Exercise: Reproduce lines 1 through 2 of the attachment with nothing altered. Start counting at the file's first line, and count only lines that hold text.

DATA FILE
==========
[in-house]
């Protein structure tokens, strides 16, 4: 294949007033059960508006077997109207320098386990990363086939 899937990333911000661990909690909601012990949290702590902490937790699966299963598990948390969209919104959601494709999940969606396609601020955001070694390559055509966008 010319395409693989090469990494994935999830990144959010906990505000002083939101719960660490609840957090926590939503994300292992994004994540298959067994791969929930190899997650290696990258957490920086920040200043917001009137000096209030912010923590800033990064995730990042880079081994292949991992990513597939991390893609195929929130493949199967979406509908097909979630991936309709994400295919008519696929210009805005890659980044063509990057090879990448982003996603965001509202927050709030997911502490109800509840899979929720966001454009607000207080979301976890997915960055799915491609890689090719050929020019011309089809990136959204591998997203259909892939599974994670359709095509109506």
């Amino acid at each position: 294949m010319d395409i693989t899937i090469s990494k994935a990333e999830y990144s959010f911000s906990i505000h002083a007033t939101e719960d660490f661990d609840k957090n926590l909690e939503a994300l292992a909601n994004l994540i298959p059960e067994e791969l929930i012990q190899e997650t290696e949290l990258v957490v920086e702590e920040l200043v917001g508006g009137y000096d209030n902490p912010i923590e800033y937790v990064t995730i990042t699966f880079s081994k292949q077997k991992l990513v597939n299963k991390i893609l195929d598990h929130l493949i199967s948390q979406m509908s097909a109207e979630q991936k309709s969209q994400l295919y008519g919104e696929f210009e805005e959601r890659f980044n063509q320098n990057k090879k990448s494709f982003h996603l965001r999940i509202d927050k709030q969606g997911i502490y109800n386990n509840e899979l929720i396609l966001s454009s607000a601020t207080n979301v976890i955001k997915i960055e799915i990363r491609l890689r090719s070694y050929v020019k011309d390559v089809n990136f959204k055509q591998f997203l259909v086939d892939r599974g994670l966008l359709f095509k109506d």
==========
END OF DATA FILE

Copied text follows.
[in-house]
């Protein structure tokens, strides 16, 4: 294949007033059960508006077997109207320098386990990363086939 899937990333911000661990909690909601012990949290702590902490937790699966299963598990948390969209919104959601494709999940969606396609601020955001070694390559055509966008 010319395409693989090469990494994935999830990144959010906990505000002083939101719960660490609840957090926590939503994300292992994004994540298959067994791969929930190899997650290696990258957490920086920040200043917001009137000096209030912010923590800033990064995730990042880079081994292949991992990513597939991390893609195929929130493949199967979406509908097909979630991936309709994400295919008519696929210009805005890659980044063509990057090879990448982003996603965001509202927050709030997911502490109800509840899979929720966001454009607000207080979301976890997915960055799915491609890689090719050929020019011309089809990136959204591998997203259909892939599974994670359709095509109506």